Former DARPA Official Ken Gabriel to Head Office for Security Technologies
New Venture Aims to Assist U.S.
Homeland Anti-Terrorism Initiatives
In response to the terrorist attacks of Sept. 11, Carnegie Mellon has
created an Office for Security Technologies that will work with the federal
government to match Carnegie Mellon's capabilities with national security
needs. In the aftermath of the national tragedy more than 40 faculty
members were identified who have substantive expertise to offer in helping
national security efforts.
#_##The office will provide a mechanism for us to offer fast turnaround
advice, launch short-term projects and studies, or provide other responses
to specific needs that may become apparent in our conversations with the
new U. S. Office of Homeland Security, other federal agencies and the
offices of elected officials,#_## said Christina Gabriel, vice provost for
corporate partnerships and technology development.
She said the office #_##will not have a direct fundraising function for
individual research efforts and will not compete with other campus research
The Security Technologies Office builds on the interests of several members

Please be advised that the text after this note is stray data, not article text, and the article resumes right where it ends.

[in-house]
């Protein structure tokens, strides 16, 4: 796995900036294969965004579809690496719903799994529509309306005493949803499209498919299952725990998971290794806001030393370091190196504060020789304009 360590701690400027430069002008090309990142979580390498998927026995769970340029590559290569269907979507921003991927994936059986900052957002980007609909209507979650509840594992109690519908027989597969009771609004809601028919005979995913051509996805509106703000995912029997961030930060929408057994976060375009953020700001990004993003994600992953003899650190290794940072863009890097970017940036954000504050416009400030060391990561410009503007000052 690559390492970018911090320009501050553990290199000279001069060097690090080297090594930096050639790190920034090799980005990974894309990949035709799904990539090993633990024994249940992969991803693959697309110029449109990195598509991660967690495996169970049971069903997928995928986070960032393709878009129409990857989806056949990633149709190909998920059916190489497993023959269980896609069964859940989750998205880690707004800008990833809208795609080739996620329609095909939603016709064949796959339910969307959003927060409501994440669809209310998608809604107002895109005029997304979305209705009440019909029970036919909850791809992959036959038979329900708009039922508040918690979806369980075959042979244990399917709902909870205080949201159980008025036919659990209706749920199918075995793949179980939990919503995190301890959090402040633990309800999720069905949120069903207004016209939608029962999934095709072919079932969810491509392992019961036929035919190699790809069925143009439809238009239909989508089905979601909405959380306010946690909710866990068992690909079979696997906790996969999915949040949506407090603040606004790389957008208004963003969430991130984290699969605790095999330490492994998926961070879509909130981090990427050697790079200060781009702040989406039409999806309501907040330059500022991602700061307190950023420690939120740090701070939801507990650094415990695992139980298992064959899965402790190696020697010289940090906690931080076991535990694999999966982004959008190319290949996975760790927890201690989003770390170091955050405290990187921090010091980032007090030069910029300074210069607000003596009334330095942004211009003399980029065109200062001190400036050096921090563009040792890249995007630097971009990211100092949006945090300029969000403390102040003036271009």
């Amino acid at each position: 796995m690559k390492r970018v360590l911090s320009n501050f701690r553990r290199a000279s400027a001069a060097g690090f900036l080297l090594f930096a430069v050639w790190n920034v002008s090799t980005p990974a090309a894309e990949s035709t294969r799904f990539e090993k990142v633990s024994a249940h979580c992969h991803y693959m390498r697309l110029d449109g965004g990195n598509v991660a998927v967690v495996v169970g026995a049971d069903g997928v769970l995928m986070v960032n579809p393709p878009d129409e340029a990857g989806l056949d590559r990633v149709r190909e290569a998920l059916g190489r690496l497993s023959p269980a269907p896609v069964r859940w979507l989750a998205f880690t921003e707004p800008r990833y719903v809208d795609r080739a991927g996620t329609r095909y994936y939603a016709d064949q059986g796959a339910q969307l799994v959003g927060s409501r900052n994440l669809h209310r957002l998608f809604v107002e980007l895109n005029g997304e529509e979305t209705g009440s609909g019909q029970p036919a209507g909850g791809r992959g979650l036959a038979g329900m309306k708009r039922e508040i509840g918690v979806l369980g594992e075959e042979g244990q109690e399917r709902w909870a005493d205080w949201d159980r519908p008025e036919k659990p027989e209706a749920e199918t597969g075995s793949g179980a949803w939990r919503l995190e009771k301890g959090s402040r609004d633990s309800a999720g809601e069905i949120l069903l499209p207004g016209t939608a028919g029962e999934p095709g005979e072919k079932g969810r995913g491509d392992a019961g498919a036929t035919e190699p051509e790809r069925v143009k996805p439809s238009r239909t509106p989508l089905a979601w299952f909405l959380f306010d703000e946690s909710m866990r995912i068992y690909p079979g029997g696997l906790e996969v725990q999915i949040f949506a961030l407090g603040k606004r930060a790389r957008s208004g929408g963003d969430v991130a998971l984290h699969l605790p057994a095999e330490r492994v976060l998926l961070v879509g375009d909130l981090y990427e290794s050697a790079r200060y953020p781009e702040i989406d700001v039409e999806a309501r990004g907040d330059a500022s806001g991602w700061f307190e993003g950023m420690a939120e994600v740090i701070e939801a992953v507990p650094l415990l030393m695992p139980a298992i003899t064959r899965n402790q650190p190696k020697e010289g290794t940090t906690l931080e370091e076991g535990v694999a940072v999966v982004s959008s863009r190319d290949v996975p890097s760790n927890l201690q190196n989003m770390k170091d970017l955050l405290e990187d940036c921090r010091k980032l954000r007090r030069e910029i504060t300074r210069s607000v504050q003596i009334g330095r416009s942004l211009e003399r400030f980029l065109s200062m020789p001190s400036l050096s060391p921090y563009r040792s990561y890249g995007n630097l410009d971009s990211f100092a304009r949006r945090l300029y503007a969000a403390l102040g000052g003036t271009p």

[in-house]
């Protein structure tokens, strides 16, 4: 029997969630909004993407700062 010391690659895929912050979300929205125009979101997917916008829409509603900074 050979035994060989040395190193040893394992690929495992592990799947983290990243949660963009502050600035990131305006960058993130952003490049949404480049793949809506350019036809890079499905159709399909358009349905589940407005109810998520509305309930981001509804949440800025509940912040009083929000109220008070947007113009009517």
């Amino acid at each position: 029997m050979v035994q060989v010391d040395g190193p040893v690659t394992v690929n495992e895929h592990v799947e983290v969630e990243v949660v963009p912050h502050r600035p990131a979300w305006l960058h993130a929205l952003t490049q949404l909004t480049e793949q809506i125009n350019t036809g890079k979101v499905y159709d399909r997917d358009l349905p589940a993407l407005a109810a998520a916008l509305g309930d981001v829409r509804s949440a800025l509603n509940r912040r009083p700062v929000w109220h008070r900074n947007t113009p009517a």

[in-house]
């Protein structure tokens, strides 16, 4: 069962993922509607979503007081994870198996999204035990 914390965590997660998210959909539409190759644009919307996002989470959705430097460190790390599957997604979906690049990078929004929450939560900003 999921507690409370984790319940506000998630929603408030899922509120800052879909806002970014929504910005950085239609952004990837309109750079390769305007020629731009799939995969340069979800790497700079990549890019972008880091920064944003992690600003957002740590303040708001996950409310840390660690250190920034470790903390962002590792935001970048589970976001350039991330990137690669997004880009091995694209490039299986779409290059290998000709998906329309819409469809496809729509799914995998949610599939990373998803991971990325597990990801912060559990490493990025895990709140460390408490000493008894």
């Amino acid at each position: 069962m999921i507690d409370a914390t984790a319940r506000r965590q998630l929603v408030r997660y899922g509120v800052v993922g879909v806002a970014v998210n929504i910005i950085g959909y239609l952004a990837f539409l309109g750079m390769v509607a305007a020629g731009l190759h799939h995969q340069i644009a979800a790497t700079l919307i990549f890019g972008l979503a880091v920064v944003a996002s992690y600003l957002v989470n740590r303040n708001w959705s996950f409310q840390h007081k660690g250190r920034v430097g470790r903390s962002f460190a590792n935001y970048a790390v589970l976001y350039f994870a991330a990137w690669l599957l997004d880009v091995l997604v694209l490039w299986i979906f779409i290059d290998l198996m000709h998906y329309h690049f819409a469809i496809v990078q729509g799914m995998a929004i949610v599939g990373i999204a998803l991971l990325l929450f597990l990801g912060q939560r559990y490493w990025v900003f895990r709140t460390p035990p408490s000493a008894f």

of the faculty, including Michael Shamos, who first proposed the idea of
creating an institute to bring faculty research and expertise associated
with national security to the federal government. After talking with
government officials, it was determined that creating a formal office to
foster and manage this interaction was a stronger approach to contributing
to the nation's efforts in homeland defense.
Ken Gabriel, professor of electrical and computer engineering and a member
of the Robotics Institute since 1997, will head the new initiative. He is
an expert in developing microelectromechanical systems (MEMS), miniature
high-performance sensors and controls that help information systems sense,
act and compute. Forbes Magazine called him #_##the architect of the U.S.
Ken Gabriel joined Carnegie Mellon from the Defense Advanced Research
Projects Agency (DARPA), where he started and managed its MEMS Program from
1992-96. In 1997, the MEMS Program had more than 80 ongoing projects
totaling more than $70 million per year.
He has also served DARPA as deputy director (1995-96), and director of the
Electronics Technology Office (1996-97), where he was responsible for
roughly half of all federal electronics technology investments, totaling
more than $400 million per year. Investments spanned programs in industry,
universities and government in advanced lithography, electronics packaging,
MEMS, optoelectronics, millimeter and microwave integrated circuits, and
At DARPA, Ken Gabriel worked closely with other federal agencies, including
the FBI, CIA and National Science Foundation.
Ken Gabriel earned his bachelor's degree in electrical engineering from the
University of Pittsburgh and his master's and doctor's degrees in
electrical engineering and computer science from the Massachusetts
Institute of Technology.